Luella Bartley and Katie Hillier’s youth brigade marched on in this MBMJ show that brought home their point about “aesthete activism.” With their comrade neckerchiefs and badged-up berets inspired by the New York Guardian Angels, these “charming vigilantes” – as Bartley and Hillier referred to them – stomped out on to a fresh green pasture, ready to take on the world and perhaps incite change in the process.
The power of youth:
The designers were both adamant that there was nothing political about their slogans, that were once again designed by Fergus “Fergadelic” Purcell. The words “Solidarity”, “Suffragette”, “Future” and “Choice” were peppered throughout the military-tinged collection – employed as though they were graphics rather than words. “It’s more about youth culture than it is about politics,” said Luella Bartley backstage after the show. “It’s about harnessing the energy and the positivity of youth and that feeling that when you’re young, you can change the world.” Despite their protestations (no pun intended), it’s hard not to read into the way that Bartley and Hillier are using fashion to inadvertently say something meaningful. Words like “choice” and “solidarity” are pertinent to a generation of young feminists, who actively fight battles that have still not yet been won regarding gender equality.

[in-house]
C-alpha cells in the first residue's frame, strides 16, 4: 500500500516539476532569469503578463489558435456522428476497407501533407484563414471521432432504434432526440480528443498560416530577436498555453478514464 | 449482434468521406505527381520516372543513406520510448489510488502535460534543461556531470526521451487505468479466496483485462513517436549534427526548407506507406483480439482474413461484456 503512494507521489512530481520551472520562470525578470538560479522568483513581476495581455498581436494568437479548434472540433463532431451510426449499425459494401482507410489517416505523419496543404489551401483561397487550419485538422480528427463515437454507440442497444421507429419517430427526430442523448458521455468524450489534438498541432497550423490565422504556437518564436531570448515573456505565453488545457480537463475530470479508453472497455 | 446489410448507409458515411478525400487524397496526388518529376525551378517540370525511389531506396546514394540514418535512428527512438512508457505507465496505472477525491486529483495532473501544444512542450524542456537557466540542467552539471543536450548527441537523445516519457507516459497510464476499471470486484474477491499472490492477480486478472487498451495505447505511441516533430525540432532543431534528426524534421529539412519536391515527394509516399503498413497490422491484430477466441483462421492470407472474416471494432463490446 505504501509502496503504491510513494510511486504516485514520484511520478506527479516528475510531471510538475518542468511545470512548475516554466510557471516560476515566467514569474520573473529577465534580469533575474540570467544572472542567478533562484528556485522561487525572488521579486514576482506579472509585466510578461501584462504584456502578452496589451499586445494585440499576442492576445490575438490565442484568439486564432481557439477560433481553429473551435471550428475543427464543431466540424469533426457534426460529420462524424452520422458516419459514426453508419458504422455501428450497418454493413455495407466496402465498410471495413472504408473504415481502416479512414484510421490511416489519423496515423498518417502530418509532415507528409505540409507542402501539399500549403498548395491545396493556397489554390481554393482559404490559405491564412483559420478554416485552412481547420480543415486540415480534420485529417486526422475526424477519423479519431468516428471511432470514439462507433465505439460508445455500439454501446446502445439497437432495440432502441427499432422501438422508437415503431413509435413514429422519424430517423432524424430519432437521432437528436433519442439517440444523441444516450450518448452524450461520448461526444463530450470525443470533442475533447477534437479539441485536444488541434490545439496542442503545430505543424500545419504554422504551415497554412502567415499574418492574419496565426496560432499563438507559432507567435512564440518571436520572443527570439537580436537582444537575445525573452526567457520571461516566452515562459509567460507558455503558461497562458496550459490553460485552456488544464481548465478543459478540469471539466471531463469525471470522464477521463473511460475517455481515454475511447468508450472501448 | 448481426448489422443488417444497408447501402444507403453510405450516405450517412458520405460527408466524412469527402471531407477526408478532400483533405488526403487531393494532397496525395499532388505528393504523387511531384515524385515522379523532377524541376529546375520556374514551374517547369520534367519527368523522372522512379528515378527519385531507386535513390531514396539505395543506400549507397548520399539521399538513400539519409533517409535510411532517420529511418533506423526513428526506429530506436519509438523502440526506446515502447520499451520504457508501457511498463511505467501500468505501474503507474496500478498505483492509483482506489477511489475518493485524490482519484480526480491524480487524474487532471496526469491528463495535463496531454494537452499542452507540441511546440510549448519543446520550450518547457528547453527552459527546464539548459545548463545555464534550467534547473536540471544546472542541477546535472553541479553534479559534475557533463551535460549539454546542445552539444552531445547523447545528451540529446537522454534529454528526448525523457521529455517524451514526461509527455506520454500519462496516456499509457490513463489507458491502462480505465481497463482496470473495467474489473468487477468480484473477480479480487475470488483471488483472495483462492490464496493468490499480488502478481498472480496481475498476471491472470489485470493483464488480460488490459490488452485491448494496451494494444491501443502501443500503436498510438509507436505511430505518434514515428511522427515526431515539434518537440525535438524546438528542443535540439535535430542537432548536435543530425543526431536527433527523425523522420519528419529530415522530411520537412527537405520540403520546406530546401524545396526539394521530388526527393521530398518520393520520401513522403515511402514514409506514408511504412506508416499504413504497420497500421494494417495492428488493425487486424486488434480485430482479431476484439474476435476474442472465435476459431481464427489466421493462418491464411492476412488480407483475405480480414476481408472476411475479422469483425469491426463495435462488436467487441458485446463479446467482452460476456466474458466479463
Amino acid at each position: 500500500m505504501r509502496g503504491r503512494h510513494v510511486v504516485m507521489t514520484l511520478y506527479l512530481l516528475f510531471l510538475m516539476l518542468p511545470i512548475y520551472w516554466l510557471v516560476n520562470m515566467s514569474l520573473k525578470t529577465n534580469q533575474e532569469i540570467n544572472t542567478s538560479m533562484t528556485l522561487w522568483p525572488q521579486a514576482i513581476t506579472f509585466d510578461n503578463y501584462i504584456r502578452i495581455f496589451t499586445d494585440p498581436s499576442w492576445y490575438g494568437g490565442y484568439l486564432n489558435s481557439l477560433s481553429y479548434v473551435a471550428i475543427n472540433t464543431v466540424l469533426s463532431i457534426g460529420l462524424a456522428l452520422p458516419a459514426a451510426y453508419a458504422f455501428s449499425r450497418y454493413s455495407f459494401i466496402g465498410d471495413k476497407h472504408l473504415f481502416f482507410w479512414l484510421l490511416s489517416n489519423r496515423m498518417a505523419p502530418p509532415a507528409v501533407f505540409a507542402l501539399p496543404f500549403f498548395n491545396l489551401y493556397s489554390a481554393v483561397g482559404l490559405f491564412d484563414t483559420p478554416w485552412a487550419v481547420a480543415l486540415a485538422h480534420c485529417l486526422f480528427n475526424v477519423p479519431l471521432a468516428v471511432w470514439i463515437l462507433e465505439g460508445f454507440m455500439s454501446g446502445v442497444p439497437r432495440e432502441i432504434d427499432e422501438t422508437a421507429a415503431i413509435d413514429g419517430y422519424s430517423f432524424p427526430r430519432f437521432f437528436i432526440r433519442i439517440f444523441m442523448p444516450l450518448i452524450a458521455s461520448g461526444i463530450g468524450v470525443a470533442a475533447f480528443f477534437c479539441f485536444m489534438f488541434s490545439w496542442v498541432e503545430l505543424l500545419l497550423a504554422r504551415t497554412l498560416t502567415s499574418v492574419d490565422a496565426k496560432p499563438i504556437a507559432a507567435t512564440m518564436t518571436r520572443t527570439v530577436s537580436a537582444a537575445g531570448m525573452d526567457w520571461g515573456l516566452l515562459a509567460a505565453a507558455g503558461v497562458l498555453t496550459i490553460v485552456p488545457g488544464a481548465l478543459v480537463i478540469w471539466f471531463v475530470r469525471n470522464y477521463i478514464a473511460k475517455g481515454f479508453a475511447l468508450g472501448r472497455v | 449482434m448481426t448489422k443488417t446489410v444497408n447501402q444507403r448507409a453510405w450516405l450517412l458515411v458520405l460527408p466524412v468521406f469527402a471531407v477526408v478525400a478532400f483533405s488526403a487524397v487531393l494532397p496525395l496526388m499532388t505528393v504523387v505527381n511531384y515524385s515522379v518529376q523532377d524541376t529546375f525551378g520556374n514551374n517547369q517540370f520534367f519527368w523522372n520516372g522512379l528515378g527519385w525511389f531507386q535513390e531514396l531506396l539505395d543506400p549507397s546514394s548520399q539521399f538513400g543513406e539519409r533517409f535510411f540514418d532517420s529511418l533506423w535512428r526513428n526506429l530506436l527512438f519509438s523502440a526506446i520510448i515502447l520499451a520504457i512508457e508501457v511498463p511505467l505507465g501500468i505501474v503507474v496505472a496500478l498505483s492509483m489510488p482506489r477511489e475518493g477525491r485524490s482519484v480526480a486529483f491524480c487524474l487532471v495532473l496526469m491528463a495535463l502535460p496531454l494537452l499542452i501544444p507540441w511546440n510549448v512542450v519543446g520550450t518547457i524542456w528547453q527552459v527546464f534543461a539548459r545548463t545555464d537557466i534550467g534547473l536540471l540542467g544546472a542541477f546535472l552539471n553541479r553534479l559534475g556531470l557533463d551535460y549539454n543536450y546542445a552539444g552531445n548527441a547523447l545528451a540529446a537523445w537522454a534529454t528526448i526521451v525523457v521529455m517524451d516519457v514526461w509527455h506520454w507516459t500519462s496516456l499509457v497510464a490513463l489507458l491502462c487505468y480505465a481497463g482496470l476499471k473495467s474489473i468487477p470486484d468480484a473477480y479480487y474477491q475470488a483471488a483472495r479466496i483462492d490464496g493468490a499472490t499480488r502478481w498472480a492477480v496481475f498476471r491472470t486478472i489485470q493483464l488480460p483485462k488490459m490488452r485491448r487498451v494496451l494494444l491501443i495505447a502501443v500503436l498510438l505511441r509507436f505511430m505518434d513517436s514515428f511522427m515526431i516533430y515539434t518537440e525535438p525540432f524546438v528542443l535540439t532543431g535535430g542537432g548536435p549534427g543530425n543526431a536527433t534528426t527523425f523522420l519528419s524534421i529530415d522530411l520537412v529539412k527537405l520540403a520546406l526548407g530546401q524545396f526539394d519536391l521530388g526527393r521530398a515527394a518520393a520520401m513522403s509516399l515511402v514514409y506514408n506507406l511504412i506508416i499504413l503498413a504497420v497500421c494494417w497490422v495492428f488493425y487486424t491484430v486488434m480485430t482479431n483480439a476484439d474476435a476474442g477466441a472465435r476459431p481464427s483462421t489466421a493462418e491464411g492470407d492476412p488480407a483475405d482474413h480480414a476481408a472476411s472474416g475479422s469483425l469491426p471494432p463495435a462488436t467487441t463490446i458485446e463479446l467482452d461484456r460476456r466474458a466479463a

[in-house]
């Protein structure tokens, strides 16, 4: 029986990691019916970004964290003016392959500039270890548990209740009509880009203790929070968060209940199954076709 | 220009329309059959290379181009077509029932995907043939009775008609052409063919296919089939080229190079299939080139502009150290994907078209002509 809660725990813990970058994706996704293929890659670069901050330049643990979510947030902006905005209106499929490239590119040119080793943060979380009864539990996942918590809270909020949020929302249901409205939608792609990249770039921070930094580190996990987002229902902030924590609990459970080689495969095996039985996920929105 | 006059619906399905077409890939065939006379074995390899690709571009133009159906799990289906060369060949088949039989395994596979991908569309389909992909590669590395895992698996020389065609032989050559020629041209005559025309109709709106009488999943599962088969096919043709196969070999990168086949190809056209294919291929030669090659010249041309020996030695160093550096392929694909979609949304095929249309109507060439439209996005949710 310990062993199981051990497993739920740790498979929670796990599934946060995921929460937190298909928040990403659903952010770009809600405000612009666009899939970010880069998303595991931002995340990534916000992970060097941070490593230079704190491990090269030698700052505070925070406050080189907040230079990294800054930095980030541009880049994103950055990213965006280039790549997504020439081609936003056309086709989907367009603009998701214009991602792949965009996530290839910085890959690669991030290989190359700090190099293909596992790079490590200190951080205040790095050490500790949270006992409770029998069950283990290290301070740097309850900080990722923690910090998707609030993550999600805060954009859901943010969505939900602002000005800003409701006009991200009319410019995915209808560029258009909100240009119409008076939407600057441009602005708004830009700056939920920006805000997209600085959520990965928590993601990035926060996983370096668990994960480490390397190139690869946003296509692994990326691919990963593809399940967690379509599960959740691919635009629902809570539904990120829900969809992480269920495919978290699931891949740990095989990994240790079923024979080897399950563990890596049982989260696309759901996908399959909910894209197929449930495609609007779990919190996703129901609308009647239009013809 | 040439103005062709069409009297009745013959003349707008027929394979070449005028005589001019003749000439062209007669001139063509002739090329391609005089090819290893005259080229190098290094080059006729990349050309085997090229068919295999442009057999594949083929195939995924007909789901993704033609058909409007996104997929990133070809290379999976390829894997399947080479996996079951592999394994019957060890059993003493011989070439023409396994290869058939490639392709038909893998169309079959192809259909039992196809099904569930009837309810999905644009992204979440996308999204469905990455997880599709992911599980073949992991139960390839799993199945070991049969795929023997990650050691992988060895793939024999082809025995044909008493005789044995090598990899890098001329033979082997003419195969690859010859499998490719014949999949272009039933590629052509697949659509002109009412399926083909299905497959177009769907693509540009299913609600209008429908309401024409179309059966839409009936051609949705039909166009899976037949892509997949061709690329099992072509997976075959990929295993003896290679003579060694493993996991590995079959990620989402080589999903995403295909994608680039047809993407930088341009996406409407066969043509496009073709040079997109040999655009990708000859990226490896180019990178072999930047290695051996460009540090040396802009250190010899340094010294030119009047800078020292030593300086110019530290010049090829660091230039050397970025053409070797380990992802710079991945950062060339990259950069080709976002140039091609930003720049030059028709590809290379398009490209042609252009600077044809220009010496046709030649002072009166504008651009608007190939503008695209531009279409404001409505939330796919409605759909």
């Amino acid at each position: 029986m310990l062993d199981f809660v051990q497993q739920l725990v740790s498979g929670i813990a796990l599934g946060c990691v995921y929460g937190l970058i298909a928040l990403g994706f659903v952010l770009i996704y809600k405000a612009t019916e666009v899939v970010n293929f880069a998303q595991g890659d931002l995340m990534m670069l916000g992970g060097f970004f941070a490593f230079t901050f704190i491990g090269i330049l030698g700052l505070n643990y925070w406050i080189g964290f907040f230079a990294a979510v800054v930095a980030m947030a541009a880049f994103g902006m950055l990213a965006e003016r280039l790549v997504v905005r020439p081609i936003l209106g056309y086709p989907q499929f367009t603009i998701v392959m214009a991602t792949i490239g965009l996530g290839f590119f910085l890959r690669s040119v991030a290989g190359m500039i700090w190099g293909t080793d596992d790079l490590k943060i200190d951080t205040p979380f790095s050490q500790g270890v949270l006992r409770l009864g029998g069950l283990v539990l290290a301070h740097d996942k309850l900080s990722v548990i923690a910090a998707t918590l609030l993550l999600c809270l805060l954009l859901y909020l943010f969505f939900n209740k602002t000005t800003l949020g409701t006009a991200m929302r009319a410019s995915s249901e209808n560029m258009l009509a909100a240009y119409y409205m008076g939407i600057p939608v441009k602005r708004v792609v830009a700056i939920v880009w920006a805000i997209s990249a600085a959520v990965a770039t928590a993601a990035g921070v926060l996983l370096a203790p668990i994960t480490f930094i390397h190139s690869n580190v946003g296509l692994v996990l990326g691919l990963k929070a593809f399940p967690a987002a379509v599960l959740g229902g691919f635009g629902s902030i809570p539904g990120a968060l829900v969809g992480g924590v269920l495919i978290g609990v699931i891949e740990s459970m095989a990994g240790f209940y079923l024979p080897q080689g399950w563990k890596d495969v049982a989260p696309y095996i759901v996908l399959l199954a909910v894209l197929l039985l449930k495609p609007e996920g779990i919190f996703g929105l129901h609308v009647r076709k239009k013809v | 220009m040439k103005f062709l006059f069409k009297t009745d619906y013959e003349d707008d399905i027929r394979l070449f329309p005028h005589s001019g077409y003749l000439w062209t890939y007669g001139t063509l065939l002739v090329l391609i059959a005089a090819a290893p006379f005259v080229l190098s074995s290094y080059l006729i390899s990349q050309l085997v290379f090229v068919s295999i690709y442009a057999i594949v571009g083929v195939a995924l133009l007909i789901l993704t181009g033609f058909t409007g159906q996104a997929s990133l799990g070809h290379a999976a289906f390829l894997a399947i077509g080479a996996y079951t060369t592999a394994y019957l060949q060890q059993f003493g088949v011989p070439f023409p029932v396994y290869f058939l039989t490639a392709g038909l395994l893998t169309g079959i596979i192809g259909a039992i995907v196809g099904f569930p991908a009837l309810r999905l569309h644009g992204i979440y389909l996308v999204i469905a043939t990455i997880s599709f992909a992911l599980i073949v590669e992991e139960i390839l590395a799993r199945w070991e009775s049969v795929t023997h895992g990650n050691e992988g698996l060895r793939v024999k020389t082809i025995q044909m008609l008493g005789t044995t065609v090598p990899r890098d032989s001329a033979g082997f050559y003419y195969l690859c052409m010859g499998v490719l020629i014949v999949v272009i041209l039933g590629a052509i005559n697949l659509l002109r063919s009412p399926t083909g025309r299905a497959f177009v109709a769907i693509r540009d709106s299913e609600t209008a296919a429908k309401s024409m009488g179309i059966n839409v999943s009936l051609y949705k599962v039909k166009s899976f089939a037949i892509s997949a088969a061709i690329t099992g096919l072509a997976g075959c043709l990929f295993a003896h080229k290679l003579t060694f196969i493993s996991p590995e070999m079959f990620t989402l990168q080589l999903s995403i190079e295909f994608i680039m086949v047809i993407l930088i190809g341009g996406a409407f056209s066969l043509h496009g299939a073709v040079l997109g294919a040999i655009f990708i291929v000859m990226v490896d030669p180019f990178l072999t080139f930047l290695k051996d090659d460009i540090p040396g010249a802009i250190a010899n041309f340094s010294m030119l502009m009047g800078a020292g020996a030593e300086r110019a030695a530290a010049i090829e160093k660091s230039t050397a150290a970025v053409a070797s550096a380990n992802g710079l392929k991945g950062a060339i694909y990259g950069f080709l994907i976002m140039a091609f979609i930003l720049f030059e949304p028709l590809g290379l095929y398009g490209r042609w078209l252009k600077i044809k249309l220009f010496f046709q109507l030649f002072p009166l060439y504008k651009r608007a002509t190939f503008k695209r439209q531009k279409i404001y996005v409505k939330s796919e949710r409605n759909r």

“We used the William Morris prints because he broke new ground and he was very politically active,” said Bartley. “You can do both. Just because you’re in fashion, doesn’t mean you don’t have an opinion about everything else.” Morris may be more well known for his textile designs but was also a committed social activist. Hillier and Bartley used the artist’s famous Strawberry Thief and Acanthus prints throughout the collection – clashing and contrasting them with the skater-inspired typography to celebrate Morris as a revolutionary of his time. From a distance, the prints almost looked like a distorted take on camouflage. Another MBMJ youth army has arisen.